Dr. William Lane Craig is my favorite Christian apologist. I’ve read countless articles he has authored and several of his books, listened to virtually every debate he has participated in as well as his podcasts and Defenders lectures, and even read his weekly Q&A on reasonablefaith.org. I could rightly be called a Craigite, and yet I had never read his signature book, Reasonable Faith, which is now in its third edition.
I finally purchased the book and read through it with slobbering delight. I must confess that having followed Craig for so long, there wasn’t much in the book that I had not encountered before. But that is more of a personal commentary, and does nothing to detract from the wealth of information contained in this book.
Craig begins the book by answering the question, How can one know Christianity is true? After surveying what important past and present thinkers have to say on the matter, Craig adopts a Plantingian-based model in which we can know Christianity is true in virtue of the witness of the Spirit in our hearts. Craig makes an important distinction, however, between how we personally know Christianity to be true, and how we demonstrate to others the truth of Christianity. While the witness of the Holy Spirit is sufficient for the believer to be persuaded of the truth of Christianity, we demonstrate the truth of Christianity to unbelievers through evidence and rational argumentation.
Next Craig turns to existential matters, pointing out what is at stake in the debate over God’s existence. Craig argues that if God does not exist and there is no life beyond the grave, then life is objectively meaningless. While this is not evidence for God’s existence, it does show the unbeliever that if he is to make any sense of his longing for meaning and purpose, he must adopt theism.
After having established what’s at stake in this debate, Craig turns to the topic of God’s existence. This is where Craig shines as a philosopher. He surveys all of the traditional arguments for God’s existence, including the ontological, cosmological, moral, and teleological argument. Most of his attention is directed at the kalam cosmological argument. He wrote one of his doctoral dissertations on this argument, and is credited for reviving this argument in modern times such that it has become the most widely discussed philosophical argument for God’s existence in academia.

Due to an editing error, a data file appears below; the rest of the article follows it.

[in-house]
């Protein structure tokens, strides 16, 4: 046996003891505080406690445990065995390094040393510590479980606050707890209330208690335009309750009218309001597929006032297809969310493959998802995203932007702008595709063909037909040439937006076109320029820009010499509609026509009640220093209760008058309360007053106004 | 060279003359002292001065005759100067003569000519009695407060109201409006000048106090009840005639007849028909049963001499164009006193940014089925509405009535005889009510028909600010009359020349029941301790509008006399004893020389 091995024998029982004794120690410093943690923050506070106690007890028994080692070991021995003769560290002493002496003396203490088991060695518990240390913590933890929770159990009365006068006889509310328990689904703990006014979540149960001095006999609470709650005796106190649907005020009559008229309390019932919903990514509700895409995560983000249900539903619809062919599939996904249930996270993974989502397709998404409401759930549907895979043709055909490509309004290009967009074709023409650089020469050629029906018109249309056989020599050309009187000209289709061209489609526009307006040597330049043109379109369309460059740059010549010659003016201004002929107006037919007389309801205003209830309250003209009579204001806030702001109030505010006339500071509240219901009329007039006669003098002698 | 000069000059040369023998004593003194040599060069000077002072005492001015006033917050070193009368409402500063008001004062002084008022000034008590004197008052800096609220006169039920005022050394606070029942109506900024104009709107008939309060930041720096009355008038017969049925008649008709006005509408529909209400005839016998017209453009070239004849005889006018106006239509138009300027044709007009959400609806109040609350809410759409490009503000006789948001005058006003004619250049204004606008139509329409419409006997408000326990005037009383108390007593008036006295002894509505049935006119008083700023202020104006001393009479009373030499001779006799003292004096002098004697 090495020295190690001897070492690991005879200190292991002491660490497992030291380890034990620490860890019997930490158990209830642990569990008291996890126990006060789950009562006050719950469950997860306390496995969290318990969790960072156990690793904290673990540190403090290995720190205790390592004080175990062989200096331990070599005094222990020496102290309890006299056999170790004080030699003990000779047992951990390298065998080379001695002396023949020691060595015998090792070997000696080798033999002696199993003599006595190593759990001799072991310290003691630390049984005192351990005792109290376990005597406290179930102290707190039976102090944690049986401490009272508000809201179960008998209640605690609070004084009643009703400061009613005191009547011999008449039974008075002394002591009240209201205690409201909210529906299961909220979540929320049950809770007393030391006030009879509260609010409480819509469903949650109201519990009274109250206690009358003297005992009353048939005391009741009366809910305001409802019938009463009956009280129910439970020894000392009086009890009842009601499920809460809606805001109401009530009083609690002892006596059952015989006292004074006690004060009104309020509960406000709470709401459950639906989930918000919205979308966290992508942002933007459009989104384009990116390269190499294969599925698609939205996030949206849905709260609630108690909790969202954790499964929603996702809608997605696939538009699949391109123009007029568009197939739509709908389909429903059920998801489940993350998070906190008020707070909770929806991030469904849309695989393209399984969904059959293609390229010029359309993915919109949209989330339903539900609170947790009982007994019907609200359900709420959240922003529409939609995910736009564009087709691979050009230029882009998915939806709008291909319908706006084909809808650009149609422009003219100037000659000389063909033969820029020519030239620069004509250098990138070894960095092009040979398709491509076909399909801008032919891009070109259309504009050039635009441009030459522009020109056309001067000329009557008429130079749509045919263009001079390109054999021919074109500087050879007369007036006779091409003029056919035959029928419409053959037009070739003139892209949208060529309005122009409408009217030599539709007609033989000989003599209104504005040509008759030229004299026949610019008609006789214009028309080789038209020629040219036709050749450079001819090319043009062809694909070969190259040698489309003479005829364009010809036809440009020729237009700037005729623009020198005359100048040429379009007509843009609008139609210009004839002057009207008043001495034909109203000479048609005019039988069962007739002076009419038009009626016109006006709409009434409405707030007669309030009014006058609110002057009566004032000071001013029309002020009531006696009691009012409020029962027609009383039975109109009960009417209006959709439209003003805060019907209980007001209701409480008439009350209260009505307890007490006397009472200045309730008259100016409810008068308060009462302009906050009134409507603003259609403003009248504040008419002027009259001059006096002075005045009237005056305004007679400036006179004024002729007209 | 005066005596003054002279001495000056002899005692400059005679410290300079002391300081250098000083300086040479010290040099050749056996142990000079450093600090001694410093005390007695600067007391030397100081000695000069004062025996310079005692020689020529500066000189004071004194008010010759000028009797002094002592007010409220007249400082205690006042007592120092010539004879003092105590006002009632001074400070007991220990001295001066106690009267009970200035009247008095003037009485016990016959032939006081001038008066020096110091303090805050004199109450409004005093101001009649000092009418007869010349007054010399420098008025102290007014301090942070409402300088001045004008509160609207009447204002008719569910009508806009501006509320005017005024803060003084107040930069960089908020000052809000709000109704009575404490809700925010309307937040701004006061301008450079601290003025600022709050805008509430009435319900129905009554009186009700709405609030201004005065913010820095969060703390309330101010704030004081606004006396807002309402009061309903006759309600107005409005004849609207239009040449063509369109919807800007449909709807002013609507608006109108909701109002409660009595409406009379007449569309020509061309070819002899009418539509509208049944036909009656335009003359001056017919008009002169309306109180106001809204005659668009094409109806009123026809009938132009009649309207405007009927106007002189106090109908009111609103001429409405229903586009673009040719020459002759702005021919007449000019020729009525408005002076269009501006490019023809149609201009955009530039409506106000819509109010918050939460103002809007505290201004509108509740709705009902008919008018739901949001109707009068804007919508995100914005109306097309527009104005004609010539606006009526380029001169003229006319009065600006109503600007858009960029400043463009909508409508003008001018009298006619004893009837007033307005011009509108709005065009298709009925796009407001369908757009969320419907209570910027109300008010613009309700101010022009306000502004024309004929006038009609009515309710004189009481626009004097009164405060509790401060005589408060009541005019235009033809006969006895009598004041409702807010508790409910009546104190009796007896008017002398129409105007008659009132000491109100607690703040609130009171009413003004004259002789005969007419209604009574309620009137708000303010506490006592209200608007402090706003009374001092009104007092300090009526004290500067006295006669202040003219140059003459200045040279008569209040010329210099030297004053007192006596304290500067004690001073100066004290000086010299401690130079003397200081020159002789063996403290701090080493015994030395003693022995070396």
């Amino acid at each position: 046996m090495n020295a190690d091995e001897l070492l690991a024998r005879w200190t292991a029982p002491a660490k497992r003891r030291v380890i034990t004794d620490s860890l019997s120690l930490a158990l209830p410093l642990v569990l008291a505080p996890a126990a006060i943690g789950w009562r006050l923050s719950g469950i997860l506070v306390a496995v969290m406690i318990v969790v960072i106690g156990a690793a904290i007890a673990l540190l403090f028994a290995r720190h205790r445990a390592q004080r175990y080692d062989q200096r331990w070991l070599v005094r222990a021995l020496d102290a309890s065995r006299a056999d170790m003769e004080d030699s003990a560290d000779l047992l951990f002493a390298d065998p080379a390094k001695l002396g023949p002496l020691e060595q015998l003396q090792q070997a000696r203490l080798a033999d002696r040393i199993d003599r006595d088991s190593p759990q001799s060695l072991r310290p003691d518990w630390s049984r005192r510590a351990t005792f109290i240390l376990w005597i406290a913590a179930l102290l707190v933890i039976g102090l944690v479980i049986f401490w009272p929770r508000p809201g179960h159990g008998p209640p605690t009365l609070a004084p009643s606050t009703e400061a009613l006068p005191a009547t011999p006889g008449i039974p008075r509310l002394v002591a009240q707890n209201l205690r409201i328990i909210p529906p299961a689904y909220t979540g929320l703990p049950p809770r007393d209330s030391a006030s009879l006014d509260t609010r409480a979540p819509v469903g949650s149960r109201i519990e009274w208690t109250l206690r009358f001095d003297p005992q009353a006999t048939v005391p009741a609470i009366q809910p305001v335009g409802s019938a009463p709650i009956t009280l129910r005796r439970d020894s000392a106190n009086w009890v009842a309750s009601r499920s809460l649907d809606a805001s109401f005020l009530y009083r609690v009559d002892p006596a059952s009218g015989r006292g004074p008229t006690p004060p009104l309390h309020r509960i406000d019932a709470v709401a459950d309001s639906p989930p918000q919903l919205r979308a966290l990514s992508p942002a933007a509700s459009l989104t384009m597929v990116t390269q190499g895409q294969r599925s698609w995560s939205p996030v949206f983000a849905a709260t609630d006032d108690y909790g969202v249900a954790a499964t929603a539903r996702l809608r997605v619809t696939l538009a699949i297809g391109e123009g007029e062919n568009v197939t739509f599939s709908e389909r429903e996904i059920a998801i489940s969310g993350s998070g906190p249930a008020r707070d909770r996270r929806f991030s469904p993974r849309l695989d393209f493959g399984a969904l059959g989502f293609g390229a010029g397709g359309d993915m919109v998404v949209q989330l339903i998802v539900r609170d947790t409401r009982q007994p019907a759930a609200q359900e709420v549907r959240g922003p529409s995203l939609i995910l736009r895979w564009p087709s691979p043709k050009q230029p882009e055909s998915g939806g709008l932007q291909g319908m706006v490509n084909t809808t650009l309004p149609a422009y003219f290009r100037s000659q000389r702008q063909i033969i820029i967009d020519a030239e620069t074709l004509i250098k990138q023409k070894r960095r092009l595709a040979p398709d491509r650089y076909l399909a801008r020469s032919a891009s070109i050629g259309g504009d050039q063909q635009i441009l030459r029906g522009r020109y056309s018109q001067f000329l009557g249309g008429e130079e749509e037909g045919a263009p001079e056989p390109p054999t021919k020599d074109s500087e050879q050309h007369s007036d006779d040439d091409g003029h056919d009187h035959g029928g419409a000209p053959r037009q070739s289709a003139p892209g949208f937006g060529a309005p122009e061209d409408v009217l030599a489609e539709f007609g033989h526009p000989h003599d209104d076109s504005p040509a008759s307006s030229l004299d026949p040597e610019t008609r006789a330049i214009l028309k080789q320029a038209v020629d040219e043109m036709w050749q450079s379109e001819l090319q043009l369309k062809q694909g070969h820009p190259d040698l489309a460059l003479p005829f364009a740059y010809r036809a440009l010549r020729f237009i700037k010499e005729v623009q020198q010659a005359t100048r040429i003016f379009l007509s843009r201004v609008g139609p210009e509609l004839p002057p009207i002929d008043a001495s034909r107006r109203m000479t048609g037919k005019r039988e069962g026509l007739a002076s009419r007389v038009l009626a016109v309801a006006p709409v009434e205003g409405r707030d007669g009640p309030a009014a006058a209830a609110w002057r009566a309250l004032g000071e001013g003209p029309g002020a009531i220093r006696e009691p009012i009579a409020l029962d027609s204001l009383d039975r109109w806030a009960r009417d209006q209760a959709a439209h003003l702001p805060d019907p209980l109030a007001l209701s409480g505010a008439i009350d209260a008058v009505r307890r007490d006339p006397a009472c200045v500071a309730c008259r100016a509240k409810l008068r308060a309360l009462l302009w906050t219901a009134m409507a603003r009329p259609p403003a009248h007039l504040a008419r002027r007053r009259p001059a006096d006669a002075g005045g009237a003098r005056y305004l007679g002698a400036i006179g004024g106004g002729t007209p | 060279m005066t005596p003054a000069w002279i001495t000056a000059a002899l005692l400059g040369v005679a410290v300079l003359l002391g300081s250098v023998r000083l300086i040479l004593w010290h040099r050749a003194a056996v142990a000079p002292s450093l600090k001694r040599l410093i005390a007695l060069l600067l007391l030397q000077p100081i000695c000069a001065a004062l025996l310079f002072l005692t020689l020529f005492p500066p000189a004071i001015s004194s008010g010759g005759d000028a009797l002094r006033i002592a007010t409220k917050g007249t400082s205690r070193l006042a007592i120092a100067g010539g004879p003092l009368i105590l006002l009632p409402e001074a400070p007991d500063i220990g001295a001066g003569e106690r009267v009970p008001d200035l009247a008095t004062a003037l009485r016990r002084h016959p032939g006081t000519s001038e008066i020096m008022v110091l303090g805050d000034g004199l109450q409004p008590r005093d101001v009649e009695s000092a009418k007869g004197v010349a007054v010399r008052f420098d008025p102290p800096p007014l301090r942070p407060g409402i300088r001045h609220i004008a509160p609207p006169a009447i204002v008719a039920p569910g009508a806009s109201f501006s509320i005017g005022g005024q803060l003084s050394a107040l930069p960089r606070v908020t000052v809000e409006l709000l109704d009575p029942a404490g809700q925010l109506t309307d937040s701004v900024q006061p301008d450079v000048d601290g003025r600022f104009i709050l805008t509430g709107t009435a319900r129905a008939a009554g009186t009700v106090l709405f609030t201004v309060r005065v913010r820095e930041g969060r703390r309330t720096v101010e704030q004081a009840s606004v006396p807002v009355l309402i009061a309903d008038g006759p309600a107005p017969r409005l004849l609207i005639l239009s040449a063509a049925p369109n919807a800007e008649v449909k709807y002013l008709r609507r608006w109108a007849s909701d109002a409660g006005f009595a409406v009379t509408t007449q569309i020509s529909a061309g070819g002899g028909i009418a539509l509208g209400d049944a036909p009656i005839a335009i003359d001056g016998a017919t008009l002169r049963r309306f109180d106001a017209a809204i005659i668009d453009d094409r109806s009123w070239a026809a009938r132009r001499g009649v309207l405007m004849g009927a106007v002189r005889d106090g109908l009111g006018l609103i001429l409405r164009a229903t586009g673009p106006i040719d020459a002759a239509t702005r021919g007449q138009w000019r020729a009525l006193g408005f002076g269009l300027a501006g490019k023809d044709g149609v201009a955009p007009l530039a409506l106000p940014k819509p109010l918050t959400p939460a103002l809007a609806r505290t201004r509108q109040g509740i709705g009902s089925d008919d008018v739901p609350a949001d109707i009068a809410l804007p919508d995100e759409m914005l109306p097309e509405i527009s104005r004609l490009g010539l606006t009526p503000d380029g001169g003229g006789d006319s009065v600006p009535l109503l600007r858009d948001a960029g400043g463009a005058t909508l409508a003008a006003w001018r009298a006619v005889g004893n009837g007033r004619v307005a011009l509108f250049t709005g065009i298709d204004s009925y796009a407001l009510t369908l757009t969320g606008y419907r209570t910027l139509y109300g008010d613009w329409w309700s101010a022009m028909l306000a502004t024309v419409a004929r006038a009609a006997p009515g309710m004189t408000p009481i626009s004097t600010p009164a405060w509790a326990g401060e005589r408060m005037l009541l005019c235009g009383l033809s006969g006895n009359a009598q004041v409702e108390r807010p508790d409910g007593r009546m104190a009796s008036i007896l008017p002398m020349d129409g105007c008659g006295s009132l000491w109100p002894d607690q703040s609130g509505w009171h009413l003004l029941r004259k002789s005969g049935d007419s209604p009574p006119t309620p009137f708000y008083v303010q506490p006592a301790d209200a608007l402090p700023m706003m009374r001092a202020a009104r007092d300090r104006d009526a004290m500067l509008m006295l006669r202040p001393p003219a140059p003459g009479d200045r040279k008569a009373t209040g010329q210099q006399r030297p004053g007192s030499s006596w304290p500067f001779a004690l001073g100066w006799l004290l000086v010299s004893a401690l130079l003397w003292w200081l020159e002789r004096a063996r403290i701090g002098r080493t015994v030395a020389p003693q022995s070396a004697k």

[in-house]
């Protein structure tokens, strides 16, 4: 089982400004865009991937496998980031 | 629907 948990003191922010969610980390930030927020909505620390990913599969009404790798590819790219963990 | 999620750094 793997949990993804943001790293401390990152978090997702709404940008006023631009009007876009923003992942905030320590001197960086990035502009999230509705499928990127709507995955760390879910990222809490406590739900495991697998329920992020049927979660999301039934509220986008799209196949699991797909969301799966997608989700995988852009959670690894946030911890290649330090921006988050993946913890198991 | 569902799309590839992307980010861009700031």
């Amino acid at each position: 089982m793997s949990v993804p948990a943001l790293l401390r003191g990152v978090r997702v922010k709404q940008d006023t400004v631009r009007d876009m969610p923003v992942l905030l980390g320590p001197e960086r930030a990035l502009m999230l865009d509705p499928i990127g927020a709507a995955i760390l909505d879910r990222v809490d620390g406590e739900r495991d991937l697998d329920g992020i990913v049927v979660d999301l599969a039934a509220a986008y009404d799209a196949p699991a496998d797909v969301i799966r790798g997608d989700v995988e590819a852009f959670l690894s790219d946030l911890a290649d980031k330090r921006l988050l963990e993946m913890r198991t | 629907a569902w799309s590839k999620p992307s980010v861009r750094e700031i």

Having established the evidence for the existence of a theistic being, Craig turns his attention to establishing the identity of this being as the Christian God. He accomplishes his task by first establishing the legitimacy of miracles, and then by arguing specifically for the miracle of Jesus’ resurrection.
In his discussion of miracles, Craig first tackles the problem of historical knowledge. He argues that historical knowledge is possible, contrary to the hyper-skepticism of some historians. This is crucial to his case because our knowledge of Jesus is entirely historical in nature. If we cannot have historical knowledge, then we are bereft of any reliable information about Jesus, including information about his resurrection.
While many think that science has shown belief in miracles to be absurd, and others think that Hume has undermined the intelligibility of belief in miracles, Craig argues that there are no good reasons to exclude the possibility of miracles a priori. Because Hume’s critique of miracles is so important, Craig spends a great deal of time assessing and dismantling his arguments.
An entire chapter is dedicated to Christ’s self-understanding. Craig does a good job at showing that Jesus did conceive of Himself as the Messiah, and as God’s special son who predicted his death and resurrection.
When Craig finally turns his attention to the miracle of Jesus’ resurrection, his scholarship really shines. After all, Craig’s second PhD was centered on the historical evidence for Jesus’ resurrection, having studied under the great German scholar, Wolfhart Pannenberg. One of the great aspects of this section is that Craig surveys the arguments of apologists from previous centuries. I was quite astonished to learn that so many of the arguments modern apologists make for the historical veracity of Jesus’ resurrection were made by others before us. Craig develops his case for Jesus’ resurrection on three established historical facts – the empty tomb, the resurrection appearances, and the origin of the Christian faith – arguing that the resurrection is the best explanation of these facts. Finally, he interacts with rival hypotheses and demonstrates that none of them have the explanatory power and scope as the resurrection hypothesis.
If you are looking for an intermediate introduction to Christian apologetics – particularly an apologetic for the existence of the Christian God – then Reasonable Faith is the book for you. I cannot recommend it highly enough.